The U.S. Supreme Court is set to decide a Minnesota case with nation-wide tax consequences for railroad companies and injured railroad workers who are awarded lost wages.
The question presented in BNSF Railway Co v. Loos is significant: whether payroll taxes are deductible from the amount owed an employee for lost wages in connection with an on-the-job personal injury. The issue is a pressing one, given that more than 4,000 railroad worker injuries occur each year, involving millions of dollars in lost-wage payouts.
While both state and federal courts across the country have already addressed the question, the courts have produced conflicting answers. Now, the U.S. Supreme Court is ready to settle the matter once and for all, having placed the appeal on its October 2018 docket.
Railroader Injury Damages
Michael Loos worked as a brakeman, switchman, and conductor at BNSF Railway for 15 years. In 2010, he injured his knee in BNSF’s train yard and missed several months of work. Loos was fired two years after the injury, reportedly for having too many absences.
Loos filed a lawsuit against BNSF, alleging it was liable under the Federal Employers Liability Act (FELA) for negligently causing his knee injury. He also brought a whistleblower retaliation claim under the Federal Railroad Safety Act (FRSA), asserting he was dismissed, in part, because he had testified on behalf of two former co-workers in a retaliatory discharge case.
A Minnesota federal district court dismissed Loos’s FRSA claim. However, his FELA claim went to trial, and a jury awarded him more than $126,000 in damages ($85,000 for past pain, disability, and emotional distress; $30,000 for lost wages; and $11,212.78 for past medical expenses).
Subsequently, BNSF asked the trial court to offset Loos’s lost wages by the amount of taxes owed under the Railroad Retirement Tax Act (RRTA). The court denied the request, finding that no RRTA tax was owed. BNSF then withheld the amount of the disputed RRTA taxes from Loos’s payment, asserting it had paid $3,765 to the Internal Revenue Service as his share of payroll taxes.
On appeal, the Eighth Circuit affirmed the decision, finding that Loos’s railroad injury award was not taxable under the RRTA.
A Railroader’s Lost Wages Aren’t “Compensation”
In its opinion, the Eighth Circuit explained that, while damages for lost wages are paid to an individual, the RRTA considers it “compensation” only if it is paid for “services rendered as an employee.”
Looking at the language of the RRTA, the Eighth Circuit said that damages for lost wages are not payment for “services rendered.” Rather, damages for lost wages “compensate the employee for wages the employee should have earned had he been able to render services.”
The Court further observed that Congress included pay for time lost in the definition of “compensation” in the Railroad Retirement Act (RRA) while omitting it from the RRTA’s definition of “compensation.” This omission suggested that Congress “did not intend the RRTA to include pay for time lost,” the Court said. “We are not convinced that we should import from the RRA the very language Congress eliminated from the RRTA.”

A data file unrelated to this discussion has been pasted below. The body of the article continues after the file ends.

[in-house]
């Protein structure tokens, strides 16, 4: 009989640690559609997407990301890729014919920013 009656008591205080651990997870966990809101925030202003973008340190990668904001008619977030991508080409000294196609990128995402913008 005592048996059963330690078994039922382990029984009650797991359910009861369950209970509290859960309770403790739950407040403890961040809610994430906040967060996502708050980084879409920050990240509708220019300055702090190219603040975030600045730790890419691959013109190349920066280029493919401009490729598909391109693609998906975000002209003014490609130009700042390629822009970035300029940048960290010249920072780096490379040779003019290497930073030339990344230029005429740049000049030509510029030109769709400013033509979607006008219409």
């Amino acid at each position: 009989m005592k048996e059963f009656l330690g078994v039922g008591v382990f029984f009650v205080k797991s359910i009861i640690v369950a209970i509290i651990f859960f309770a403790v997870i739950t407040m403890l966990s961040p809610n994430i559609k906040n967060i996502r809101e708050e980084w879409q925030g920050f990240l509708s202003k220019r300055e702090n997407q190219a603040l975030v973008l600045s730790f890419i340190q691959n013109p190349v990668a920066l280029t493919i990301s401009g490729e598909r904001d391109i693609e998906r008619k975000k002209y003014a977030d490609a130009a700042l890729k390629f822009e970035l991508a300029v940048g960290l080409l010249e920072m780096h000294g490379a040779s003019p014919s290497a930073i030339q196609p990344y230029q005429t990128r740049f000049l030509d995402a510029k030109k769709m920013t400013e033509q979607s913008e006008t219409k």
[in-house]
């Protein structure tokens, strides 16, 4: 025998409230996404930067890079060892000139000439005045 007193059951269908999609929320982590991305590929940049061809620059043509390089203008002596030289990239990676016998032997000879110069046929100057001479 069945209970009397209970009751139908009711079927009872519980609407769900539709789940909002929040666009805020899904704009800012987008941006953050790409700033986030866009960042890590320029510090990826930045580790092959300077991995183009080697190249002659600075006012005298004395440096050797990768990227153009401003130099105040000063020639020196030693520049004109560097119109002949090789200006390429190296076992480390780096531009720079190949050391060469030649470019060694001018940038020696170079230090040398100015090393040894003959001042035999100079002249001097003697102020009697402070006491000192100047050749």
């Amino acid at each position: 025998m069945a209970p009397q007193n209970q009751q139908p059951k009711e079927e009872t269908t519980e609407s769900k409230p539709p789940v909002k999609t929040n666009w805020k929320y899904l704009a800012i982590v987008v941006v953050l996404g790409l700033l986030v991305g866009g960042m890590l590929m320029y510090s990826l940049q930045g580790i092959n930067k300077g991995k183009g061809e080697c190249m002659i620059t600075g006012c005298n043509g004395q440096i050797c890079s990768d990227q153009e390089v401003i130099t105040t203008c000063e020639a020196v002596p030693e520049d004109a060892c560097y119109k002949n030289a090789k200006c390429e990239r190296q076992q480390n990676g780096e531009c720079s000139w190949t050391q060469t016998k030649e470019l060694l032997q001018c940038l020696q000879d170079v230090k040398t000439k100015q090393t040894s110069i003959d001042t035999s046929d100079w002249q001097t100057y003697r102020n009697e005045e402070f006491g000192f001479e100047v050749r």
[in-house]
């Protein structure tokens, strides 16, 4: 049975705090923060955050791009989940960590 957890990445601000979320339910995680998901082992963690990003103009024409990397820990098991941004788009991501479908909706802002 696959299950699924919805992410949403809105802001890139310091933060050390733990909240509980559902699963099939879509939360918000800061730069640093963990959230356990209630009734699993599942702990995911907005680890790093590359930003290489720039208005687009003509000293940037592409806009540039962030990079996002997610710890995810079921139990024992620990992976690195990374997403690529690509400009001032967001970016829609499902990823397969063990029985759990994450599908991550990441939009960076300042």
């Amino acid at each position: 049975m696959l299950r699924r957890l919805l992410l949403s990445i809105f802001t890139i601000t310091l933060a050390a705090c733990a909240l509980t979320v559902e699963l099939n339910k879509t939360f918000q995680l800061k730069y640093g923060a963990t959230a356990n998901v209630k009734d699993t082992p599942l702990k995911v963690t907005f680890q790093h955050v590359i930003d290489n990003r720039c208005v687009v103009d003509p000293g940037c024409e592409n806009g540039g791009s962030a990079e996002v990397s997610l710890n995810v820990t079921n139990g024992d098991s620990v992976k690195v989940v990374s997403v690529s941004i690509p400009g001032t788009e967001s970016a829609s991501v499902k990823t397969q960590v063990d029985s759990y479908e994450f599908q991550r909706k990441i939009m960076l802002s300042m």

Other Railroader Injury Compensation Rulings
The U.S. Sixth Circuit, which includes Michigan, has also addressed the taxation question. In Hance v Norfolk Southern Railway Co, the Sixth Circuit held that the RRTA requires employers to pay taxes on all compensation, including payments for lost wages, and that payroll taxes should be paid on an award to a railroad employee.
Notably, Hance involved a wrongful discharge claim and not a personal injury award. The employee had been awarded back pay and ordered reinstated to his former position with the railroad company, resulting in the railroad’s reporting of RRTA compensation.
Meanwhile, the Iowa and Nebraska state supreme courts have said the language of the RRTA is unclear as to whether lawmakers intended to include time lost in the definition of “taxable compensation.” Ultimately, both courts found that awards for lost wages are taxable.
The Missouri Supreme Court has ruled otherwise, relying on the exclusion of federal income taxes for personal injury awards. And currently, the same taxation question is pending before the Alabama and Illinois appellate courts.
In its petition asking the U.S. Supreme Court to hear the case, BNSF claimed the discord among the federal and state courts had created an “untenable” situation, particularly because BNSF has operations and railroad workers in 28 states. We will continue to monitor the case and report back when the Supreme Court renders a decision.
If you’re a railroader who has suffered an on-the-job injury or employment issue, contact Sommers Schwartz today. Our personal injury lawyers are skilled and experienced in the specific railroad laws that protect you.